By Robert Cohen Executive Director Text Only


Today is day #3 of National Dairy month.

We're told it's "news we can use."

U.S. News and World Reports (USN&WR) is helping the dairy
industry promote their product. After all, it's National
Dairy Month!

The 6/11/01 issue is due to appear on the newsstands on
Monday, June 4th, but they've prematurely posted this
article on their website:

Before reading their "facts," U.S. News gives readers the
bottom line:

"Don't sour on milk; the health benefit beats any risks..."

Why read any more?

A tiny breath of fresh air followed by an awful stench.
Reporter Linda Kulman writes:

"In the end, milk is not quite the miracle food the dairy
industry makes it out to be nor the toxic substance the
antidairy groups claim."

Rather than cite the "antidairy groups," this biased
reporter finds a way of interviewing those who work for
organizations financed by the National Fluid Milk

Kulman writes:

"'But it's the standard way our culture has gotten calcium
and nutrients over the years,' says Michael Jacobson,
executive director of the Center for Science in the Public

CSPI receives funding from the milk industry.

Kulman writes:

"Adds Bess Dawson-Hughes, chief of the calcium and bone
laboratory at the U.S. Department of Agriculture nutrition
center at Tufts University: 'There is no evil source of
calcium in the American diet. The problem is people are not
consuming enough calcium-rich foods.'"

Bess Dawson Hughes has a long history of working with the
dairy industry to promote milk.  When the national dairy
council convened their insider "calcium summit," Hughes was
a featured speaker.

Hughes is also a trustee of America's phoniest organization,
the National Osteoporosis Foundation (founded by dairy
industry insiders).

Kulman writes:

"Four years ago, the National Academy of Sciences upped its
calcium recommendations for people ages 9 to 18 from between
800 and 1,200 milligrams a day to 1,300 (an 8-ounce glass of
milk contains about 300 milligrams). Recommendations for
adults went from 800 milligrams to 1,000 milligrams a day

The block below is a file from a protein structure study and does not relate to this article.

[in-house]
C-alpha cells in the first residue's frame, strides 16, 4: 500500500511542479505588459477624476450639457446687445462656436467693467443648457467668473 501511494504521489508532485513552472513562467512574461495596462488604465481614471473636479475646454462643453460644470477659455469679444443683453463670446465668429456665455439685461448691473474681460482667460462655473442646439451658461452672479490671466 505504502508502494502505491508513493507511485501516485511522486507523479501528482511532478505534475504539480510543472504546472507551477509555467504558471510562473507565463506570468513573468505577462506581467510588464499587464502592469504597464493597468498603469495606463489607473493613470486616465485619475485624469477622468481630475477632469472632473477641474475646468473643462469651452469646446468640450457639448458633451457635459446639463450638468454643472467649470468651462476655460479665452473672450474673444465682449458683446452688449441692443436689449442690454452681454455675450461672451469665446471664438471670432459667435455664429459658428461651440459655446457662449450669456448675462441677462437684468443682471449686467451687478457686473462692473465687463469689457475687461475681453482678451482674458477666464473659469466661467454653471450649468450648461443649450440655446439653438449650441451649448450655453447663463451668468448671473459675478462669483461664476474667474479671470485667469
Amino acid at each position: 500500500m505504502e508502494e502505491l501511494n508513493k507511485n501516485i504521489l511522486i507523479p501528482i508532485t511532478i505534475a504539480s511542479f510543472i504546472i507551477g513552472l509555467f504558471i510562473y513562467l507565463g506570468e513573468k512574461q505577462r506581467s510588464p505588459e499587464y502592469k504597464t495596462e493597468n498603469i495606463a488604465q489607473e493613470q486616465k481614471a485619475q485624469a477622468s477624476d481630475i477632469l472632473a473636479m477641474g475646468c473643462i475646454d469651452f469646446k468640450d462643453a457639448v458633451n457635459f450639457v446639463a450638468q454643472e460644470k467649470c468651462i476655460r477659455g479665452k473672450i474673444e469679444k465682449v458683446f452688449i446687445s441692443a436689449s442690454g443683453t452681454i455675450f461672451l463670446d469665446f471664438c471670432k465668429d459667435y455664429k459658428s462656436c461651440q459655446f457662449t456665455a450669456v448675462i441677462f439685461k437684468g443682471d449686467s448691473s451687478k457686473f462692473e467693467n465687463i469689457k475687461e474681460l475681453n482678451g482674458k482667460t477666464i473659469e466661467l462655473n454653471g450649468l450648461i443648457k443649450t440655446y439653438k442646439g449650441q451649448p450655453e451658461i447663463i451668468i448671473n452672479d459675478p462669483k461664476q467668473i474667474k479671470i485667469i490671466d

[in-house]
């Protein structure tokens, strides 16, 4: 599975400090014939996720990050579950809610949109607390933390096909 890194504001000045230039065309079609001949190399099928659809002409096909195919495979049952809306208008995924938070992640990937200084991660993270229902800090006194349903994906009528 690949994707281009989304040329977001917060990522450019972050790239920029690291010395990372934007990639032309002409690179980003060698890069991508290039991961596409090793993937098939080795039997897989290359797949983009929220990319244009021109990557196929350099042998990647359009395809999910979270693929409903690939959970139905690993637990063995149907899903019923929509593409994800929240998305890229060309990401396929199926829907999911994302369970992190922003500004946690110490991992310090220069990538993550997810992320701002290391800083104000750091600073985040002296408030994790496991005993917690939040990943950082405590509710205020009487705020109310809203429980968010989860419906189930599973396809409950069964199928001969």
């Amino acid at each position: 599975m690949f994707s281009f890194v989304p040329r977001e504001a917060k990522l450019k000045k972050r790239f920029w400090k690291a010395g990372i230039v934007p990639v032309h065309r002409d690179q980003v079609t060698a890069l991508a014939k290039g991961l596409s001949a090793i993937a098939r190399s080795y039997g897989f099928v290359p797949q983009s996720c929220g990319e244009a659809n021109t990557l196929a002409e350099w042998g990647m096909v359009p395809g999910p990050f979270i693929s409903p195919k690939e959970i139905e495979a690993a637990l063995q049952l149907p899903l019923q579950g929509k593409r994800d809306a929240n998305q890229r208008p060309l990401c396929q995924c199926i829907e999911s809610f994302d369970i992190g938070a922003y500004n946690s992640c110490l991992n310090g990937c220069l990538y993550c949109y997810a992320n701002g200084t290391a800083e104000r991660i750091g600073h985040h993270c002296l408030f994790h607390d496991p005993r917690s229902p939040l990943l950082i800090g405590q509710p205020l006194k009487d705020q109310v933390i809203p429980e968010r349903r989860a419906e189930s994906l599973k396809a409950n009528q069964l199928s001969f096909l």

and to 1,200 milligrams for those ages 51 and up. Nine of 10
women and teenage girls, who are at a crucial stage in their
development, fail to meet the guidelines."

What poor investigative reporting.  If USN&WR had done their
job, they would have found that the National Academy of
Sciences committee consists of men and women who work for
the dairy industry. People like David Barbano and Michael
Daughaday. I've previously reported these conflicts of

Kulman writes:

"Other benefits. Besides being an inexpensive and appetizing
source of calcium, milk is dosed with vitamin D, which is
necessary for calcium absorption and protects against
rickets–a vitamin D deficiency that causes bone deformities
in children."

There goes that rickets lie again.  It's clear that USN&WR
has been talking to marketing people, not scientists. There
is no rickets epidemic in America, as dairy industry liars
would have you believe. Apparently, dairy has sold U.S. Moos
and Whirled Retorts on their myths.

The concluding paragraph of Linda Kulman's article reads
more like a dairy press release than an investigative
report. There will be no Pulitzer Prize awarded for this

Here's the opening line of the final paragraph:

"So keep drinking milk–the low-fat kind..."

Happy Dairy Month. Don't say I didn't warn you that this was

Oh yes...

USN&WR is owned by real estate and media mogul Mortimer

Zuckerman is a savvy businessman, and understands how
advertising revenue is generated. He recently sold Atlantic
Monthly and retains control over the New York Daily News and
Fast Company magazine.

Zuckerman enjoys the role of power broker. He writes
political editorials that appear in USN&WR. Mortimer is also
a member of the Council on Foreign Relations (CFR), a
powerful think tank that many feel determines policies for
NATO.  In that role, he also works closely with over a
hundred major companies and industries including corporate
giants such as Chase Manhattan, Exxon,  Shell, Newsweek, and
Time Warner.

Yesterday (June 2, 2001), the New York Times reported that
Mort Zuckerman fired Steven Smith, USN&WR's Editor. The
Times reported that Smith fell out of favor with the
magazine's owner in the past few months because of a decline
in advertising revenue.

The generous article is certain to attract future milk
mustache ads.

It should be no surprise that USN&WR barely nibbled the
pinky of the hand that will help to feed its enormous

Happy Dairy month!

Robert Cohen author of:   MILK A-Z
Executive Director (
Dairy Education Board

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